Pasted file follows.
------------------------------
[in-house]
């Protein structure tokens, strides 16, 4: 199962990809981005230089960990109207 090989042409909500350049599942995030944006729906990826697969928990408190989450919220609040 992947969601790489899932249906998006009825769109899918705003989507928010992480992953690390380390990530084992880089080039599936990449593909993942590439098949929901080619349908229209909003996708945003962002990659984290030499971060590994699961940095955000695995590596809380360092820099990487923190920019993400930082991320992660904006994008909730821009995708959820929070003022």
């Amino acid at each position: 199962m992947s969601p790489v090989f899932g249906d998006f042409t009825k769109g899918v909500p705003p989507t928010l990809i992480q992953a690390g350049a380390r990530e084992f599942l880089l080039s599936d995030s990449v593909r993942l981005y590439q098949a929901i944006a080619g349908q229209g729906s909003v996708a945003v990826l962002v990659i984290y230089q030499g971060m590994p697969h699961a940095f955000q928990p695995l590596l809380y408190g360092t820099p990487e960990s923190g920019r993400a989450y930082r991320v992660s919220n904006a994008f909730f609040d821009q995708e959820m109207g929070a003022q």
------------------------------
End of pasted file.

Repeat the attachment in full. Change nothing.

[in-house]
């Protein structure tokens, strides 16, 4: 199962990809981005230089960990109207 090989042409909500350049599942995030944006729906990826697969928990408190989450919220609040 992947969601790489899932249906998006009825769109899918705003989507928010992480992953690390380390990530084992880089080039599936990449593909993942590439098949929901080619349908229209909003996708945003962002990659984290030499971060590994699961940095955000695995590596809380360092820099990487923190920019993400930082991320992660904006994008909730821009995708959820929070003022």
């Amino acid at each position: 199962m992947s969601p790489v090989f899932g249906d998006f042409t009825k769109g899918v909500p705003p989507t928010l990809i992480q992953a690390g350049a380390r990530e084992f599942l880089l080039s599936d995030s990449v593909r993942l981005y590439q098949a929901i944006a080619g349908q229209g729906s909003v996708a945003v990826l962002v990659i984290y230089q030499g971060m590994p697969h699961a940095f955000q928990p695995l590596l809380y408190g360092t820099p990487e960990s923190g920019r993400a989450y930082r991320v992660s919220n904006a994008f909730f609040d821009q995708e959820m109207g929070a003022q």